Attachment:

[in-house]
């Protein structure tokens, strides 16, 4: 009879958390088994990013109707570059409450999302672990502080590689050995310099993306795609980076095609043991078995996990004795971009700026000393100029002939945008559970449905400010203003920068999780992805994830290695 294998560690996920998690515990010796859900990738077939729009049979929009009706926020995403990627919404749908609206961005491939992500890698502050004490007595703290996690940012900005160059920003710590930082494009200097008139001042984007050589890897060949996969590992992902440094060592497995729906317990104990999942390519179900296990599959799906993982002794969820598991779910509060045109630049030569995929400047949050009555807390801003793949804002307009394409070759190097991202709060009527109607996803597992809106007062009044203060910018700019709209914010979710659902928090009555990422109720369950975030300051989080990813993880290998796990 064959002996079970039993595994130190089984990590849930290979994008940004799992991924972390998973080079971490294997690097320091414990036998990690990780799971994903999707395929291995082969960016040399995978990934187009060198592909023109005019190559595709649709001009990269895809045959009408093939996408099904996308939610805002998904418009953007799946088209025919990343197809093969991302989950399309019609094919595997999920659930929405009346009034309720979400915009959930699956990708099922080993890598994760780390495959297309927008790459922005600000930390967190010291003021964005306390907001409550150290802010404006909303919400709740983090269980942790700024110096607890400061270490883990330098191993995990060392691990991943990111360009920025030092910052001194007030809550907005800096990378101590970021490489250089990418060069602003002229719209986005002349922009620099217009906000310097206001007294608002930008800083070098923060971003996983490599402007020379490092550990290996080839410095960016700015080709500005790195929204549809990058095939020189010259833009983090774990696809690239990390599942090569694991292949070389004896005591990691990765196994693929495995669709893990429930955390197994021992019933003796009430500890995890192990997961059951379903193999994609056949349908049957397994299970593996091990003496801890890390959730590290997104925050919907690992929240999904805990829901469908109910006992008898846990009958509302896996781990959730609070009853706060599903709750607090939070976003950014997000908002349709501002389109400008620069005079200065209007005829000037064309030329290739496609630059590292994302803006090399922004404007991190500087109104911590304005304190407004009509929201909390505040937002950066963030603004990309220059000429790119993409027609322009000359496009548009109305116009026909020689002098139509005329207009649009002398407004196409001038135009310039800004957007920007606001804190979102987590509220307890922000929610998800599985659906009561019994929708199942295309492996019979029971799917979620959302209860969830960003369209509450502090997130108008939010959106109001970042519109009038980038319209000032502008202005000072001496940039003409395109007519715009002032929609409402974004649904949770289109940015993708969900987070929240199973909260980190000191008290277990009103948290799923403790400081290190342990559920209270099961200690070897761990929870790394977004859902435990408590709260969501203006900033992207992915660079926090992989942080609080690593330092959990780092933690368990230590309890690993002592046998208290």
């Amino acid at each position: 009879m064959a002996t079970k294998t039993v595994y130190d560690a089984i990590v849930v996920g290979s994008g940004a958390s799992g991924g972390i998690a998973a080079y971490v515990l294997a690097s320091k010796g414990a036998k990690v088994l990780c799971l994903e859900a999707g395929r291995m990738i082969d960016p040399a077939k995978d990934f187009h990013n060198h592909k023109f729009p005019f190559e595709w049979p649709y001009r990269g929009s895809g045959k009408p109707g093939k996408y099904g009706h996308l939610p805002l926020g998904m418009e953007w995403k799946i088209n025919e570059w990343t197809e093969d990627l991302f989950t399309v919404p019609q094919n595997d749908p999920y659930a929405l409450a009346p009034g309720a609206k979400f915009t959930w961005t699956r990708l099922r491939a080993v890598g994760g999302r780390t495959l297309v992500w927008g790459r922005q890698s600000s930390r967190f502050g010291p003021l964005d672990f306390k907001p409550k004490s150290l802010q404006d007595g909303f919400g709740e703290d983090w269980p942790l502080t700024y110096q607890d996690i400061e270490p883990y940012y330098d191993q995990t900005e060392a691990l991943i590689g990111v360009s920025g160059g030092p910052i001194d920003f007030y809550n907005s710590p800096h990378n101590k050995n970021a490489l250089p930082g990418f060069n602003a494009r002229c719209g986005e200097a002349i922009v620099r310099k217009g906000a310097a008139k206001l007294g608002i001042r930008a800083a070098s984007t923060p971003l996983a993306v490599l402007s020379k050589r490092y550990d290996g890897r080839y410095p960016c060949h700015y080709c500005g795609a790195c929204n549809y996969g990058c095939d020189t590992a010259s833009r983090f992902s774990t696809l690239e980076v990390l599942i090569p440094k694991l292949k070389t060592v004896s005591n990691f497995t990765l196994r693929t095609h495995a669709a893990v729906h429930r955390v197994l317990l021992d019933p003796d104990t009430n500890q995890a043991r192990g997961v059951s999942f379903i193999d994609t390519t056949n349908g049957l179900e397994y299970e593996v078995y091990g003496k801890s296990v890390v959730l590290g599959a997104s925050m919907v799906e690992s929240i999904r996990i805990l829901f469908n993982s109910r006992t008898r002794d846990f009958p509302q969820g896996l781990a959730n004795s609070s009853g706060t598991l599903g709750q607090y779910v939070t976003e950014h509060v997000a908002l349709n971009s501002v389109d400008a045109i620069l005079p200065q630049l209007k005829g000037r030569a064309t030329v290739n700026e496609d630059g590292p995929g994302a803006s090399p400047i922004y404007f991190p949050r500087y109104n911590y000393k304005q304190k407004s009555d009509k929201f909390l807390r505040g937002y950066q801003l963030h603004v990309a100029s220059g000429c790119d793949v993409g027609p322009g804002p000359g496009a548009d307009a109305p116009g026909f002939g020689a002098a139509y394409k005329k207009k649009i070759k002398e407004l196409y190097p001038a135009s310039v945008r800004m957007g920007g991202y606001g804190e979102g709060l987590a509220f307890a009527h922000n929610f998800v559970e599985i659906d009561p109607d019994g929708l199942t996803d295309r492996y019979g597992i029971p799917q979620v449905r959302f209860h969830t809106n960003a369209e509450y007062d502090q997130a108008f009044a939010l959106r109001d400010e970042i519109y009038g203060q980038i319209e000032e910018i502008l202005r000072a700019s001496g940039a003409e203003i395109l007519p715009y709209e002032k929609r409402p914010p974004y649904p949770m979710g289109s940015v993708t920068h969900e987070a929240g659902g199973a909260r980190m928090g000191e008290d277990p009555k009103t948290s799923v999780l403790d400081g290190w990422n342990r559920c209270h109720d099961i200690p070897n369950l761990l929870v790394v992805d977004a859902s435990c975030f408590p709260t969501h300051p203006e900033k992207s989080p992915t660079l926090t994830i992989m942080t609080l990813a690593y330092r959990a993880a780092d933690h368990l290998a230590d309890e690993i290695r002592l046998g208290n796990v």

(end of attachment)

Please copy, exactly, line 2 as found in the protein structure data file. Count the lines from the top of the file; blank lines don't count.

């Protein structure tokens, strides 16, 4: 009879958390088994990013109707570059409450999302672990502080590689050995310099993306795609980076095609043991078995996990004795971009700026000393100029002939945008559970449905400010203003920068999780992805994830290695 294998560690996920998690515990010796859900990738077939729009049979929009009706926020995403990627919404749908609206961005491939992500890698502050004490007595703290996690940012900005160059920003710590930082494009200097008139001042984007050589890897060949996969590992992902440094060592497995729906317990104990999942390519179900296990599959799906993982002794969820598991779910509060045109630049030569995929400047949050009555807390801003793949804002307009394409070759190097991202709060009527109607996803597992809106007062009044203060910018700019709209914010979710659902928090009555990422109720369950975030300051989080990813993880290998796990 064959002996079970039993595994130190089984990590849930290979994008940004799992991924972390998973080079971490294997690097320091414990036998990690990780799971994903999707395929291995082969960016040399995978990934187009060198592909023109005019190559595709649709001009990269895809045959009408093939996408099904996308939610805002998904418009953007799946088209025919990343197809093969991302989950399309019609094919595997999920659930929405009346009034309720979400915009959930699956990708099922080993890598994760780390495959297309927008790459922005600000930390967190010291003021964005306390907001409550150290802010404006909303919400709740983090269980942790700024110096607890400061270490883990330098191993995990060392691990991943990111360009920025030092910052001194007030809550907005800096990378101590970021490489250089990418060069602003002229719209986005002349922009620099217009906000310097206001007294608002930008800083070098923060971003996983490599402007020379490092550990290996080839410095960016700015080709500005790195929204549809990058095939020189010259833009983090774990696809690239990390599942090569694991292949070389004896005591990691990765196994693929495995669709893990429930955390197994021992019933003796009430500890995890192990997961059951379903193999994609056949349908049957397994299970593996091990003496801890890390959730590290997104925050919907690992929240999904805990829901469908109910006992008898846990009958509302896996781990959730609070009853706060599903709750607090939070976003950014997000908002349709501002389109400008620069005079200065209007005829000037064309030329290739496609630059590292994302803006090399922004404007991190500087109104911590304005304190407004009509929201909390505040937002950066963030603004990309220059000429790119993409027609322009000359496009548009109305116009026909020689002098139509005329207009649009002398407004196409001038135009310039800004957007920007606001804190979102987590509220307890922000929610998800599985659906009561019994929708199942295309492996019979029971799917979620959302209860969830960003369209509450502090997130108008939010959106109001970042519109009038980038319209000032502008202005000072001496940039003409395109007519715009002032929609409402974004649904949770289109940015993708969900987070929240199973909260980190000191008290277990009103948290799923403790400081290190342990559920209270099961200690070897761990929870790394977004859902435990408590709260969501203006900033992207992915660079926090992989942080609080690593330092959990780092933690368990230590309890690993002592046998208290």